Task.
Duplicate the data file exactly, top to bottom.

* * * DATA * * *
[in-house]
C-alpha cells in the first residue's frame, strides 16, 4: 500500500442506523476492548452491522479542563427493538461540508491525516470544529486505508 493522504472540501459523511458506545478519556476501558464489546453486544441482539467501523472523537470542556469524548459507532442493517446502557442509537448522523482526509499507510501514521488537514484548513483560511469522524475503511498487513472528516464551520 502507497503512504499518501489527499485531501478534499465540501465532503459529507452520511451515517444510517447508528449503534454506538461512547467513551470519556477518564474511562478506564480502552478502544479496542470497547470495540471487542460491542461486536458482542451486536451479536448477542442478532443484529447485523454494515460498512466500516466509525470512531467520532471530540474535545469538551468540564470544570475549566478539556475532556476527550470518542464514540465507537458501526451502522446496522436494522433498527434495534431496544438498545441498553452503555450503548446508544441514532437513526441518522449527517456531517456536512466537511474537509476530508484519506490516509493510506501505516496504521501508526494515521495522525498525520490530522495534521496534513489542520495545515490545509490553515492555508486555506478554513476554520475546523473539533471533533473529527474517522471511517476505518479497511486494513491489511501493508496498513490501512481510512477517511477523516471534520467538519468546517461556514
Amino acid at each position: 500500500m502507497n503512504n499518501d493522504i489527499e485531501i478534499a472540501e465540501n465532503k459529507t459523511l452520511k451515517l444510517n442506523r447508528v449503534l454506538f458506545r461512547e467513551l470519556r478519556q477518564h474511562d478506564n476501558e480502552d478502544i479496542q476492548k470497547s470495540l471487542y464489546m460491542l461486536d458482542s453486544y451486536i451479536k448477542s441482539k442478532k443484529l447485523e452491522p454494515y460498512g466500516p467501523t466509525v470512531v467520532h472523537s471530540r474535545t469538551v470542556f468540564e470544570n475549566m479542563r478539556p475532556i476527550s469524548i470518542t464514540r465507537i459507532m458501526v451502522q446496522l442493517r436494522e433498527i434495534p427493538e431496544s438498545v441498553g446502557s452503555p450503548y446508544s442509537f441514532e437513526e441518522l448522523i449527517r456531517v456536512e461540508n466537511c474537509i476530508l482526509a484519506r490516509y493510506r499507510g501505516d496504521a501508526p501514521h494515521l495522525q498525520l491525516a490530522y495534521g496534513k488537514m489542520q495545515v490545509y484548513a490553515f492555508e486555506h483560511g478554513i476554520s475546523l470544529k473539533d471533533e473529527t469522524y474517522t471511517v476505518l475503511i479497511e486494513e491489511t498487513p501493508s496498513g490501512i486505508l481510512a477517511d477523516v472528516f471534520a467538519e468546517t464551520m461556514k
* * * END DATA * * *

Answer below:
[in-house]
C-alpha cells in the first residue's frame, strides 16, 4: 500500500442506523476492548452491522479542563427493538461540508491525516470544529486505508 493522504472540501459523511458506545478519556476501558464489546453486544441482539467501523472523537470542556469524548459507532442493517446502557442509537448522523482526509499507510501514521488537514484548513483560511469522524475503511498487513472528516464551520 502507497503512504499518501489527499485531501478534499465540501465532503459529507452520511451515517444510517447508528449503534454506538461512547467513551470519556477518564474511562478506564480502552478502544479496542470497547470495540471487542460491542461486536458482542451486536451479536448477542442478532443484529447485523454494515460498512466500516466509525470512531467520532471530540474535545469538551468540564470544570475549566478539556475532556476527550470518542464514540465507537458501526451502522446496522436494522433498527434495534431496544438498545441498553452503555450503548446508544441514532437513526441518522449527517456531517456536512466537511474537509476530508484519506490516509493510506501505516496504521501508526494515521495522525498525520490530522495534521496534513489542520495545515490545509490553515492555508486555506478554513476554520475546523473539533471533533473529527474517522471511517476505518479497511486494513491489511501493508496498513490501512481510512477517511477523516471534520467538519468546517461556514
Amino acid at each position: 500500500m502507497n503512504n499518501d493522504i489527499e485531501i478534499a472540501e465540501n465532503k459529507t459523511l452520511k451515517l444510517n442506523r447508528v449503534l454506538f458506545r461512547e467513551l470519556r478519556q477518564h474511562d478506564n476501558e480502552d478502544i479496542q476492548k470497547s470495540l471487542y464489546m460491542l461486536d458482542s453486544y451486536i451479536k448477542s441482539k442478532k443484529l447485523e452491522p454494515y460498512g466500516p467501523t466509525v470512531v467520532h472523537s471530540r474535545t469538551v470542556f468540564e470544570n475549566m479542563r478539556p475532556i476527550s469524548i470518542t464514540r465507537i459507532m458501526v451502522q446496522l442493517r436494522e433498527i434495534p427493538e431496544s438498545v441498553g446502557s452503555p450503548y446508544s442509537f441514532e437513526e441518522l448522523i449527517r456531517v456536512e461540508n466537511c474537509i476530508l482526509a484519506r490516509y493510506r499507510g501505516d496504521a501508526p501514521h494515521l495522525q498525520l491525516a490530522y495534521g496534513k488537514m489542520q495545515v490545509y484548513a490553515f492555508e486555506h483560511g478554513i476554520s475546523l470544529k473539533d471533533e473529527t469522524y474517522t471511517v476505518l475503511i479497511e486494513e491489511t498487513p501493508s496498513g490501512i486505508l481510512a477517511d477523516v472528516f471534520a467538519e468546517t464551520m461556514k